Buyer or Seller: Are You Ready for the Home Inspection?

06/30/2015 05:06 pm ET | Updated Jun 30, 2016


If you've bought and sold a few homes in your lifetime, you may already know some of this information. However, I've found that those who are buying or selling for the first or second time may not have bumped into the inspection report and repair negotiation challenges in an existing home sale. Let's work our way through a make-believe, but all too often true life, example.

John and Mary are first time home buyers. Sue and Jim are about to sell their first home to move up to one that's larger to accommodate their family. So, from here forward, we'll refer to John and Mary as the Buyers, and Sue and Jim as the Sellers.

The Purchase Contract Negotiation

John and Mary are Millennials, and they are very Internet savvy. They've done a huge amount of research in their local real estate market. They have been subscribing to new listing alerts for months from a local real estate agent's website. They have followed home price news, and they have a pre-approval letter and have a pretty good idea of the mortgage they can afford at current mortgage interest rates.

These Buyers have also visited sites like, where they can see sales price histories in the neighborhood and "Zestimates" of value. John even purchased a couple of first time buyer books from Amazon, and he is ready to "go into battle" to cut a good deal on a home. He may have even read some of my advice to buyers on how to approach home purchase negotiations from a position of strength to get a better deal.

Our Sellers are in their first home, and they are relying on the home valuation their real estate agent calculated and the listing price suggested for the current market. They even allowed a 3% fudge factor for negotiations with the buyers so everybody can "win" in the deal. They have been home shopping, and they are using their expected cash from their sale to determine the down payment they can afford and selecting a home accordingly.

Our Buyers and Sellers go into contract negotiations with their real estate agents at their side, and both are motivated. John and Mary love the home and can visualize their weekend parties on that back deck. Sue and Jim have a home pre-selected that they love, and selling soon is their goal so that they don't lose it.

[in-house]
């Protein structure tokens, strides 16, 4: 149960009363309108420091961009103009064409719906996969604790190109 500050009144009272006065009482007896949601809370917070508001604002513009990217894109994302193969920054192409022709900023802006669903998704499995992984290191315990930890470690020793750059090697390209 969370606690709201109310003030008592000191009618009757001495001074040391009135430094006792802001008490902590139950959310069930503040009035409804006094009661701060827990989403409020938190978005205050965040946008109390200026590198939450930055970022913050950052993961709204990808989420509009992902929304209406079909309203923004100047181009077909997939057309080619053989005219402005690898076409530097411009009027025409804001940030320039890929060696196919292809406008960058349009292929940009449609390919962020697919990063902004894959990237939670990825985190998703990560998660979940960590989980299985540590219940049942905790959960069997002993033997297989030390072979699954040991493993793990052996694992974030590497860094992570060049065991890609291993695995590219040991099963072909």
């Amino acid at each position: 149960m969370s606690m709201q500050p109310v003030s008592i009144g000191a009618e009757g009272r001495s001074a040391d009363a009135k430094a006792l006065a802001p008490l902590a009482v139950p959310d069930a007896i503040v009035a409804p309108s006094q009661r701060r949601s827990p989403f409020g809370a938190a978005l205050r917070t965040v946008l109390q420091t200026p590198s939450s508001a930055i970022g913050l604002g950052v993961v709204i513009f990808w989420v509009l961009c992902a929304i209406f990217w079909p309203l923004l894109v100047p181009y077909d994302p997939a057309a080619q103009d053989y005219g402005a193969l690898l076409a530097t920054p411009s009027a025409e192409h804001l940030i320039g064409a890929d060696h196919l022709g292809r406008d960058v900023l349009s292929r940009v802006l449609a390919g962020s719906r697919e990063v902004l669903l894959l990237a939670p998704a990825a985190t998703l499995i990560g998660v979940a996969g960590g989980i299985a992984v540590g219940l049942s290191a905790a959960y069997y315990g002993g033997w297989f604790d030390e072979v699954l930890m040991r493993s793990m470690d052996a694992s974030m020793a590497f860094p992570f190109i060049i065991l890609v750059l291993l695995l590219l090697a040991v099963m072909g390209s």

Everyone came in pretty prepared, or so they thought, and they negotiate a selling price just below Sue and Jim's best at a 4% discount to listing price. Sue and Jim are not thrilled, but they see enough money leaving the closing table to buy the home they want. John and Mary are happy, as they feel they cut an aggressive deal in the current market.

The Home Inspection Report & a Problem

We're talking here about a six year old home, so it has many of the features that our Buyers wanted. However, it's also just old enough to be showing some "normal wear and tear," as well as a couple of other issues. The home inspector's job isn't to alarm or exaggerate, but it is to find everything wrong and report it to the Buyers. A few of the issues on the report that led to our problem situation included:

• The central air conditioning outdoor unit had a fan motor bearing noise and vibration, meaning a need for a motor replacement, around $300.
• The gas furnace hasn't been regularly serviced, and it needs extensive cleaning and some wiring work, as they have been scorched by flame rollout.
• There is a lot of outdoor painting work required to avoid wood rot, as paint is flaking around a lot of the trim.
• The outdoor wood deck needs oiling and some of the deck planks replaced, as they have dried out and cracked.

Those are a few of the bigger issues, and the inspector estimates the cost of those repairs to be in the neighborhood of $2,000. Of course, John and Mary are surprised, as they really didn't notice these issues in their loving walkthroughs. Sue and Jim didn't really expect this, as they've been fine living in the home and haven't experienced any issues of livability.

The problem is that Sue and Jim are below their bottom line, and giving up this money for repairs will rule out the home they love and wanted to buy. John and Mary are maxed out with down payment and mortgage for the home they love, and these repairs seem absolutely necessary, but unaffordable without more debt.

One of the major reasons for deal collapse is repair negotiations, so keep this in mind whether you're buying or selling. Expect condition issues and you'll be better able to plan for them.

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